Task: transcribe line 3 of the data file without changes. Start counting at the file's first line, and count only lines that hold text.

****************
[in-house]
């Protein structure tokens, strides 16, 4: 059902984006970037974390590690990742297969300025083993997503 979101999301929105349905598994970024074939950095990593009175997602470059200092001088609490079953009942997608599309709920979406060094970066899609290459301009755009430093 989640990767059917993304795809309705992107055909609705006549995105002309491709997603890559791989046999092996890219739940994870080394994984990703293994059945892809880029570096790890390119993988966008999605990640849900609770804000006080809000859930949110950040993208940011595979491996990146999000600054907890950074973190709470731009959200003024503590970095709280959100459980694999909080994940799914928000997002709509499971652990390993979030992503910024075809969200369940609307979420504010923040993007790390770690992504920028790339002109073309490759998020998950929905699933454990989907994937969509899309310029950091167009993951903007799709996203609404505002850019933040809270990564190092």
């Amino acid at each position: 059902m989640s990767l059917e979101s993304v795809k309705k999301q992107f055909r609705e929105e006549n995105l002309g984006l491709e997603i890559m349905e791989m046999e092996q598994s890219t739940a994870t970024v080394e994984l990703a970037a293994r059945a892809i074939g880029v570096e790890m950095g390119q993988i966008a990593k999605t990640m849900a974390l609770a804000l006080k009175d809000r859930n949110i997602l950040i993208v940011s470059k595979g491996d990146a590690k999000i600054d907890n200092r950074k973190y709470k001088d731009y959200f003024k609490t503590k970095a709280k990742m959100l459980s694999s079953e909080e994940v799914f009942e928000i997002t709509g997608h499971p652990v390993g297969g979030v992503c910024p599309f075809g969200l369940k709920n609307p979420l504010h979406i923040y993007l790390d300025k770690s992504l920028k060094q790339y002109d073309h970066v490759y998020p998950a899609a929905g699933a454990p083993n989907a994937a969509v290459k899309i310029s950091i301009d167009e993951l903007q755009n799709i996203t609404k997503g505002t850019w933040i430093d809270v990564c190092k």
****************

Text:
């Amino acid at each position: 059902m989640s990767l059917e979101s993304v795809k309705k999301q992107f055909r609705e929105e006549n995105l002309g984006l491709e997603i890559m349905e791989m046999e092996q598994s890219t739940a994870t970024v080394e994984l990703a970037a293994r059945a892809i074939g880029v570096e790890m950095g390119q993988i966008a990593k999605t990640m849900a974390l609770a804000l006080k009175d809000r859930n949110i997602l950040i993208v940011s470059k595979g491996d990146a590690k999000i600054d907890n200092r950074k973190y709470k001088d731009y959200f003024k609490t503590k970095a709280k990742m959100l459980s694999s079953e909080e994940v799914f009942e928000i997002t709509g997608h499971p652990v390993g297969g979030v992503c910024p599309f075809g969200l369940k709920n609307p979420l504010h979406i923040y993007l790390d300025k770690s992504l920028k060094q790339y002109d073309h970066v490759y998020p998950a899609a929905g699933a454990p083993n989907a994937a969509v290459k899309i310029s950091i301009d167009e993951l903007q755009n799709i996203t609404k997503g505002t850019w933040i430093d809270v990564c190092k």